Riding a bike, which children love, is also out of the question: cycle paths are almost always missing, or if present, an afterthought and poorly constructed. The network is very poor for a city so full of cycling potential and where about 5 per cent of citizens use bikes regularly, and many more, including children, would wish to do so.

Now, let us talk about road safety and schools. On the walk to school, a child might have to cross a very large and hectic road. Sometimes, because of poor planning, schools are right next to very busy roads and highways. We know many children have been killed or maimed walking to school.

Much focus has been on safety education in schools. This is good, but in the end children cannot possibly be expected to take responsibility for judging when to cross roads in dangerous traffic conditions. This is an adult responsibility. Yet safe design, slower speeds limits, proper zebra crossings and markings, together with a crossing guard system which are known to be effective, are in place for only a small fraction of the schools in the city.

MAGNIFICIENT SPACES

Finally, when we look at playgrounds, the situation is even worse. Neglect is one thing, but stealing from children is another more shameful matter altogether. Nairobi faces an epidemic of school and residential playground grabbing, to the point that movements like Shule Yangu have emerged to protect these few spaces for children in the city and beyond. Slum children have even less space.

The poorest attend informal schools, which have no grounds. Most playgrounds in poor neighbourhoods have already been grabbed and built on. The Kenya Alliance of Residents’ Associations has a long list of middle-class estates in the city where play space for children has been taken, and residents are fighting back.

Whether you talk to middle-class or poor parents, then, these child-friendly public spaces where Nairobi children can mix in play are rare or missing. Developers of malls sometimes create playgrounds, but these exist mostly for the wealthy. This does not help the majority of children and reinforces social segregation. Children and the youth must be very creative in Nairobi to find and fashion play spaces. They often succeed, despite the lack of planning for them, like the rollerblading youth who take over car space in the central business districts over the weekends, or children who find safe little  spaces  to play soccer or ride a bike in the slums and middle-class estates.

Yet Nairobi has the potential to create the most magnificent spaces for children, youth, and adults too.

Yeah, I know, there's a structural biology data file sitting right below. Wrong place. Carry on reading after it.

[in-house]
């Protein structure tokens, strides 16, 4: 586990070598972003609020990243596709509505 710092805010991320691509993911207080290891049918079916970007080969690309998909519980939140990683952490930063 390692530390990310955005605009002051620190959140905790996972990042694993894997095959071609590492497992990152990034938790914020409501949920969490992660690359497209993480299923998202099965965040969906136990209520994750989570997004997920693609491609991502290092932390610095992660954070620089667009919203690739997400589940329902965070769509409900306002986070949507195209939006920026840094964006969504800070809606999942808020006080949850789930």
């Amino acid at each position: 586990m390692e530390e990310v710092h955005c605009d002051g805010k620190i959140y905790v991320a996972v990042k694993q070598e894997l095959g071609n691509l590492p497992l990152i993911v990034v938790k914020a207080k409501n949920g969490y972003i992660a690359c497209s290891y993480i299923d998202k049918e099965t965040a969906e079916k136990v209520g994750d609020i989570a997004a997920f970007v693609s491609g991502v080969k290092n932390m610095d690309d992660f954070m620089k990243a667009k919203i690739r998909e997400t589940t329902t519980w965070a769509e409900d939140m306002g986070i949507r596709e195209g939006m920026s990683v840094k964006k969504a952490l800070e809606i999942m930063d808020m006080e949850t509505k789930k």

Some examples show the way. On Sundays, a walk through Uhuru Park will reveal joyful children and parents who savour this safe and beautiful park, an enduring legacy of Prof. Wangari Maathai’s hard work in protecting this — and other child-friendly spaces like Karura Forest — for the public.

Overall, then, with a few exceptions, children seem mostly missing in Nairobi’s planning. However, there are steps moving in the right direction. A number of groups like the Kenya Alliance of Residents’ Associations, Usalaama Watch, Handicap International, the Institute of Legislative Affairs, and Association for Safe International Road Travel have been generating an important conversation on children’s road safety countrywide. Along with political champions like Laisamis MP Joseph Lekuton and the National Transport and Safety Authority, they have developed a Traffic Amendment Bill to address some of the lack of proper road safety regulations for children. However, Parliament has not prioritised this. Nairobi county’s traffic marshals often help children across streets and should be congratulated for this work, but the city county could easily scale this up at little cost if it thought more about this as a priority.

Recently, the city county of Nairobi took steps to address clear neglect of sidewalks and cycling lanes. With the expertise of engineer Tom Opiyo, the city developed an excellent non-motorised transport (NMT) policy to improve sidewalk and cycling conditions, a policy that includes many of the smart safety measures from the Traffic Amendment Bill.

However, the county assembly has not yet passed the policy. The World Bank has made funds available to the county for improvements in the NMT facilities and the governor has pledged to act. Maybe children might finally be considered in planning for Nairobi, especially if citizens advocate for these changes for their children. The result would be a much better city for all.